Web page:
Tuesday, June 29, 2010
By choosing Catholic schools, we make a statement for educational choice that, when amplified by other parents making the same choice, may both strengthen educational choice and bring about reforms in this society that respect parents choice. (And, yes, this message is sent in equally compelling fashion by those who choose home-schooling.)
It is one thing to support parental choice. Nearly every informed Catholic supports the existence of educational choice and some form of vouchers or tax credits to allow more parents to make that choice. But it is another thing to exercise parental choice. By “putting our money where our mouth is,” so to speak, we clearly communicate to other Catholics, neighbors, and others that we believe in and are willing to take a stand for Catholic education.
By choosing Catholic schools (or home schools), we communicate several things, some explicitly and some implicitly:
* We clearly say that we cherish the right of parental choice in education by making that choice for our own children. Our friends and neighbors will see that people of character and responsibility in our society are the type of people that choose Catholic education, thus defeating the stereotype of those who bypass public education as odd religious zealots or societal misfits.
* We encourage other Catholic families to consider Catholic education for themselves. When they see our example, those who are on the fence or have been worried about whether it is possible or wise to forgo public schools may have the confidence to make the choice for Catholic education for their families. In other words, we become not only advocates, but witnesses, for Catholic education.
* We hearten dedicated Catholic educators, who have made considerable sacrifices to apply their educational training and skills to faith-based education. By showing that we appreciate their efforts and calling upon them to work with us in educating our children, we validate their work and inspire them to greater efforts and successes.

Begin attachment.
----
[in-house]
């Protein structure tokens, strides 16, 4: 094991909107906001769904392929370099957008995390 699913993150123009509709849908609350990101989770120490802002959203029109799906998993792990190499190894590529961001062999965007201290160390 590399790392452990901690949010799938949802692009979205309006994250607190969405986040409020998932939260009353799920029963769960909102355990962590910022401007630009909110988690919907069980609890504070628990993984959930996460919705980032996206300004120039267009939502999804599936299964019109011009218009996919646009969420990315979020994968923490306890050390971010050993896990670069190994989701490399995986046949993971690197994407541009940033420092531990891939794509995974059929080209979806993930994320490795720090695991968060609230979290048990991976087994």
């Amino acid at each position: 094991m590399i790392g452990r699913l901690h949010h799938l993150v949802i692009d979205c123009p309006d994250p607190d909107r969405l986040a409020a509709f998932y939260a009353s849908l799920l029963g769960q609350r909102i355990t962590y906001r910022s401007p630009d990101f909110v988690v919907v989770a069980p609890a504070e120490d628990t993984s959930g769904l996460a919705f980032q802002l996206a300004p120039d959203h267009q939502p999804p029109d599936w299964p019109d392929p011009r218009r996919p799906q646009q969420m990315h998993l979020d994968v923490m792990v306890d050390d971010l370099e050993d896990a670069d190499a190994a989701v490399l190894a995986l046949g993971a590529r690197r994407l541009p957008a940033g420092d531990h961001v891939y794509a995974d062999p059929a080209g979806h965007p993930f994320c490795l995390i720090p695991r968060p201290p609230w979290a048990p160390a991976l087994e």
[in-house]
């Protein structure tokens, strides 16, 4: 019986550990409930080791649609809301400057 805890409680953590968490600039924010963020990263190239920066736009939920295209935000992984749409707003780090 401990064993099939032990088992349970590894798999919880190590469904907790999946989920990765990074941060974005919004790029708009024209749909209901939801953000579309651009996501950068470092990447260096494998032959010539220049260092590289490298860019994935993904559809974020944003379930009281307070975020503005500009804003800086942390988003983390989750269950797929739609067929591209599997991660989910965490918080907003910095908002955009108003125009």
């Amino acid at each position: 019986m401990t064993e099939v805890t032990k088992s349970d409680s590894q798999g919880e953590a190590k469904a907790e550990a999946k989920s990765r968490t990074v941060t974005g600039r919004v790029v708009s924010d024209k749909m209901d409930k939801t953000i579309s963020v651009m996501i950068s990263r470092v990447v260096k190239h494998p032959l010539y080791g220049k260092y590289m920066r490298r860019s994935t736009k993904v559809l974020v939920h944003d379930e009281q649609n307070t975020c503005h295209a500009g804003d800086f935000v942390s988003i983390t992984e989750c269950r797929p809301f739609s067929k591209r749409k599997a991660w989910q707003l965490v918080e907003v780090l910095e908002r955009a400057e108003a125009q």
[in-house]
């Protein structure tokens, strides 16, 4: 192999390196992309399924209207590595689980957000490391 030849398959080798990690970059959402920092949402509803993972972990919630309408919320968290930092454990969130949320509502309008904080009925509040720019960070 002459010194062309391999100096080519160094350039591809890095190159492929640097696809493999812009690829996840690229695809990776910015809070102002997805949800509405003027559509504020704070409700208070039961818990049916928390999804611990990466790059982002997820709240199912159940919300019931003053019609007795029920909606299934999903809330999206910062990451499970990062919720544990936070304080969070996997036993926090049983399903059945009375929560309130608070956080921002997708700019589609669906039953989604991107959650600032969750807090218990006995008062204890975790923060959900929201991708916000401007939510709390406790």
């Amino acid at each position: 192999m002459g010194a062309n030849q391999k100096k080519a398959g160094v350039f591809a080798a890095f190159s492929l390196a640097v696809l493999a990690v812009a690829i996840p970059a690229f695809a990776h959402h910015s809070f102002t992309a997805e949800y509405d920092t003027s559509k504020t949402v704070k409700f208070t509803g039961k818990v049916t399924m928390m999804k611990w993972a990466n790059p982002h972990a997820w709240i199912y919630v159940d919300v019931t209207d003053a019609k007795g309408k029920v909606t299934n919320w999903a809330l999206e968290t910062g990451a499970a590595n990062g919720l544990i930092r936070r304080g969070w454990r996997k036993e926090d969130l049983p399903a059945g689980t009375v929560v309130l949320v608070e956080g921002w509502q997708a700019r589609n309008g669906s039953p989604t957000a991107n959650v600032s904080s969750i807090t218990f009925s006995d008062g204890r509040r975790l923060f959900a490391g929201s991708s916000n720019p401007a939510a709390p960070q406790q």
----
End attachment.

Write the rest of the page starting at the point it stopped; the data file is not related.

* We also make clear, perhaps more implicitly, that we will stand behind parental choice and can be counted to oppose regulations or public policies that would limit the ability of parents to make the right choice for education of their children, including religious choices. In this respect, those of us who believe Catholic schools are the best option should have no illusion but that the fate of Catholic education also turns on protection of the right of parents to make the alternative choice of home-schooling. The most aggressive of those who advocate for strictly regulating or prohibiting home-schooling, if they were to be successful, undoubtedly would turn their attention next to Catholic schools and other threats to the public school monopoly. Indeed, some secularists already are looking for greater government controls on private religious schools.
For some people, choosing private alternatives to the public schools counts as well as a protest against public schools, even a campaign to close or diminish public schools. Although I understand and respect that message, and I agree there is good reason to criticize much that happens in public education, the message of essential opposition to public schools is not mine. By endorsing parental choice, concretely and emphatically, and by expressing a strong preference for Catholic education for Catholic parents, I do not thereby suggest dismantling public education or denying that choice to parents who find it preferable. I do intend to challenge the public school monopoly over education (and believe that competition would also serve to reform public education). But my goal is to increase educational competition and not narrow the choices to only my preferred option.
In sum, the statement I suggest that we should and do make by choosing Catholic education for our children is a positive message for faith-based and other private school alternatives, at the choice of parents rather than government bureaucrats.